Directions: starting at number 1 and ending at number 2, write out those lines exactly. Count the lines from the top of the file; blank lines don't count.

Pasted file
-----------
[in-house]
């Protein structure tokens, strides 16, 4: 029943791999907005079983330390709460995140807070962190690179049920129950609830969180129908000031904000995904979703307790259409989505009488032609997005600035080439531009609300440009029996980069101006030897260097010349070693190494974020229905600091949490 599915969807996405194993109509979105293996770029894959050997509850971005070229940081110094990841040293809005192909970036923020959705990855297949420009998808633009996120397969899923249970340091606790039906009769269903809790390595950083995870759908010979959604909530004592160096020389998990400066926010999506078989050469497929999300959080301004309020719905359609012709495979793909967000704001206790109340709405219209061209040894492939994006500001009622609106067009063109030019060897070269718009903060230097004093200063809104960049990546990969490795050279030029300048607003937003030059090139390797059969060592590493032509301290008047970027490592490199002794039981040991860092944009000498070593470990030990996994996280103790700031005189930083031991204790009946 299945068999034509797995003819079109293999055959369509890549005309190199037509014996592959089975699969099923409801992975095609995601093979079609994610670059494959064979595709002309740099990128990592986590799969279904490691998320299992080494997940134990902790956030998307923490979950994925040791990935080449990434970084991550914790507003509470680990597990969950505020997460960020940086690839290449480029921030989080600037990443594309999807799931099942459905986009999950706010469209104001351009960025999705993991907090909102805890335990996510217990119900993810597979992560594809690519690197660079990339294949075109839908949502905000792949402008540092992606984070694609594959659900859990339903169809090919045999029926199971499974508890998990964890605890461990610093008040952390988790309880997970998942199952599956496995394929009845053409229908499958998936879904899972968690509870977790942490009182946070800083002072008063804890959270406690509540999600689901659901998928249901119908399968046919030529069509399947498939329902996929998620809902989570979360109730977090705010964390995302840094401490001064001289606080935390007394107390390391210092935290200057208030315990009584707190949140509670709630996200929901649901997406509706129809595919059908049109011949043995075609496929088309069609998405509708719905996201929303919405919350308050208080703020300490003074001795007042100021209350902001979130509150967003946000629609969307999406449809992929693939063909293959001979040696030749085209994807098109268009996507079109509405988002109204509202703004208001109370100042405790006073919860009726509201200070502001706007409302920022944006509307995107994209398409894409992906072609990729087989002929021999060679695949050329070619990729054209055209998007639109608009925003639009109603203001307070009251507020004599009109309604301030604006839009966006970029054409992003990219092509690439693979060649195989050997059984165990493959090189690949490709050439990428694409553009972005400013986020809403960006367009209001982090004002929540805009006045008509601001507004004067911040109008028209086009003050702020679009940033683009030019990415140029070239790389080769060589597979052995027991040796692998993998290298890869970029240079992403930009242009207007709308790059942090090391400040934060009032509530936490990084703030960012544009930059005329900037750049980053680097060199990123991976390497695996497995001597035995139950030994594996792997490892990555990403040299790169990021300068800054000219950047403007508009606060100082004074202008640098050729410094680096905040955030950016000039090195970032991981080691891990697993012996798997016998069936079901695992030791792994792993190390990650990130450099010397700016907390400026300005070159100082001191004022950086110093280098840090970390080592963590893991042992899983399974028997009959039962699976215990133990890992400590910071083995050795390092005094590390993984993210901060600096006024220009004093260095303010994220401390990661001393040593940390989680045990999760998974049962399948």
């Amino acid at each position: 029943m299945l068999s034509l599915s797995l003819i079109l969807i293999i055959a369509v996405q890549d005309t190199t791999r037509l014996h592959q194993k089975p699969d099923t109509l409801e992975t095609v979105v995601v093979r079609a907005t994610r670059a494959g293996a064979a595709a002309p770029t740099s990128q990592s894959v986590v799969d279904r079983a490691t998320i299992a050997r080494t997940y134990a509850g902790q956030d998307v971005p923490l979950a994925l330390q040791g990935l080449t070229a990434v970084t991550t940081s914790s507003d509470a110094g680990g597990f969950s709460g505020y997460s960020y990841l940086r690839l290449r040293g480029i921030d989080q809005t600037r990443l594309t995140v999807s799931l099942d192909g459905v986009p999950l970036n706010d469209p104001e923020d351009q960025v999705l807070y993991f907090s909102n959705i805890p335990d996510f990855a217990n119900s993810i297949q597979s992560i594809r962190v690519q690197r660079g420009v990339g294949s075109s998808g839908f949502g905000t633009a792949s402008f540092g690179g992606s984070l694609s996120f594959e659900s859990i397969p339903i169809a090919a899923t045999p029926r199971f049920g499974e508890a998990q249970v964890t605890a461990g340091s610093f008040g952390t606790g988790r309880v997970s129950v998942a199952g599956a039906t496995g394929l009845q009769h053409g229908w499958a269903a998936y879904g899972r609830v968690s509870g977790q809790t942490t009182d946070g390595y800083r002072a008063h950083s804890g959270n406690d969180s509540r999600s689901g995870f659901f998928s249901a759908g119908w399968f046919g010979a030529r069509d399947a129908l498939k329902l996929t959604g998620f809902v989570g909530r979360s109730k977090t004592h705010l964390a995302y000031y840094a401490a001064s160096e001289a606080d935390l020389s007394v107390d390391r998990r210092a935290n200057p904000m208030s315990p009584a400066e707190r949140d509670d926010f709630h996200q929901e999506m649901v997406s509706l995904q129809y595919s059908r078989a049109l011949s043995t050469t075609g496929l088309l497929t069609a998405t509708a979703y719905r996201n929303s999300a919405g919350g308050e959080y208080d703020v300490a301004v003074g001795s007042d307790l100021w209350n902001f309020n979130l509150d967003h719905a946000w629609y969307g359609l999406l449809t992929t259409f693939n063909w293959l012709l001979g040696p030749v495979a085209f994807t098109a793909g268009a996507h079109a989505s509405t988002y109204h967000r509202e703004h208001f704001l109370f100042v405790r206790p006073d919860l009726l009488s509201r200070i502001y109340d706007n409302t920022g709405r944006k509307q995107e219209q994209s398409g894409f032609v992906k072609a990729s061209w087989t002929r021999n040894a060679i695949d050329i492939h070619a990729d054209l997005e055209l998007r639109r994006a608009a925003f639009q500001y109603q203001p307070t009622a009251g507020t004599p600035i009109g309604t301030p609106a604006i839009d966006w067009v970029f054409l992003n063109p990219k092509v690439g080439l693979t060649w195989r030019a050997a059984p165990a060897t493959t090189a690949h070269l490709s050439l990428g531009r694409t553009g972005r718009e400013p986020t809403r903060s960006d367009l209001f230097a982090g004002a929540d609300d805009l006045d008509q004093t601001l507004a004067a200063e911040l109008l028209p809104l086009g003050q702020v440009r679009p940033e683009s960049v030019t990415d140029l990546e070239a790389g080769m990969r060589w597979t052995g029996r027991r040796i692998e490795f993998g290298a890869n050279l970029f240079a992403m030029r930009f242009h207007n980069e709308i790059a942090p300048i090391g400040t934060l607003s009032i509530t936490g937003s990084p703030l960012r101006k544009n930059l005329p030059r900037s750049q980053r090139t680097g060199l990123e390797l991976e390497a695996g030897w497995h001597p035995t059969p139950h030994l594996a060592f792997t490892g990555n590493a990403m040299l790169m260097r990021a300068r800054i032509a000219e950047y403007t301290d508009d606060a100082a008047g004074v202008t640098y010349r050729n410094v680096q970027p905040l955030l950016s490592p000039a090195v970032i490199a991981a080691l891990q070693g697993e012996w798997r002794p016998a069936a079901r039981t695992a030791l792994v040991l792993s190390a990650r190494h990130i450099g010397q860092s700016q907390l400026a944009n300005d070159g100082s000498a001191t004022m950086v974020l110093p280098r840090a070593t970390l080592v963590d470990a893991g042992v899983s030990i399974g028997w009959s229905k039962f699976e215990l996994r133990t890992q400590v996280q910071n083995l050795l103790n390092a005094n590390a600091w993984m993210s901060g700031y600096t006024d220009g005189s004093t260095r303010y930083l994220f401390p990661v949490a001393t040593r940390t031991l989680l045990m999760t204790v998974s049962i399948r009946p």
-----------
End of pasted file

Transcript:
[in-house]
């Protein structure tokens, strides 16, 4: 029943791999907005079983330390709460995140807070962190690179049920129950609830969180129908000031904000995904979703307790259409989505009488032609997005600035080439531009609300440009029996980069101006030897260097010349070693190494974020229905600091949490 599915969807996405194993109509979105293996770029894959050997509850971005070229940081110094990841040293809005192909970036923020959705990855297949420009998808633009996120397969899923249970340091606790039906009769269903809790390595950083995870759908010979959604909530004592160096020389998990400066926010999506078989050469497929999300959080301004309020719905359609012709495979793909967000704001206790109340709405219209061209040894492939994006500001009622609106067009063109030019060897070269718009903060230097004093200063809104960049990546990969490795050279030029300048607003937003030059090139390797059969060592590493032509301290008047970027490592490199002794039981040991860092944009000498070593470990030990996994996280103790700031005189930083031991204790009946 299945068999034509797995003819079109293999055959369509890549005309190199037509014996592959089975699969099923409801992975095609995601093979079609994610670059494959064979595709002309740099990128990592986590799969279904490691998320299992080494997940134990902790956030998307923490979950994925040791990935080449990434970084991550914790507003509470680990597990969950505020997460960020940086690839290449480029921030989080600037990443594309999807799931099942459905986009999950706010469209104001351009960025999705993991907090909102805890335990996510217990119900993810597979992560594809690519690197660079990339294949075109839908949502905000792949402008540092992606984070694609594959659900859990339903169809090919045999029926199971499974508890998990964890605890461990610093008040952390988790309880997970998942199952599956496995394929009845053409229908499958998936879904899972968690509870977790942490009182946070800083002072008063804890959270406690509540999600689901659901998928249901119908399968046919030529069509399947498939329902996929998620809902989570979360109730977090705010964390995302840094401490001064001289606080935390007394107390390391210092935290200057208030315990009584707190949140509670709630996200929901649901997406509706129809595919059908049109011949043995075609496929088309069609998405509708719905996201929303919405919350308050208080703020300490003074001795007042100021209350902001979130509150967003946000629609969307999406449809992929693939063909293959001979040696030749085209994807098109268009996507079109509405988002109204509202703004208001109370100042405790006073919860009726509201200070502001706007409302920022944006509307995107994209398409894409992906072609990729087989002929021999060679695949050329070619990729054209055209998007639109608009925003639009109603203001307070009251507020004599009109309604301030604006839009966006970029054409992003990219092509690439693979060649195989050997059984165990493959090189690949490709050439990428694409553009972005400013986020809403960006367009209001982090004002929540805009006045008509601001507004004067911040109008028209086009003050702020679009940033683009030019990415140029070239790389080769060589597979052995027991040796692998993998290298890869970029240079992403930009242009207007709308790059942090090391400040934060009032509530936490990084703030960012544009930059005329900037750049980053680097060199990123991976390497695996497995001597035995139950030994594996792997490892990555990403040299790169990021300068800054000219950047403007508009606060100082004074202008640098050729410094680096905040955030950016000039090195970032991981080691891990697993012996798997016998069936079901695992030791792994792993190390990650990130450099010397700016907390400026300005070159100082001191004022950086110093280098840090970390080592963590893991042992899983399974028997009959039962699976215990133990890992400590910071083995050795390092005094590390993984993210901060600096006024220009004093260095303010994220401390990661001393040593940390989680045990999760998974049962399948």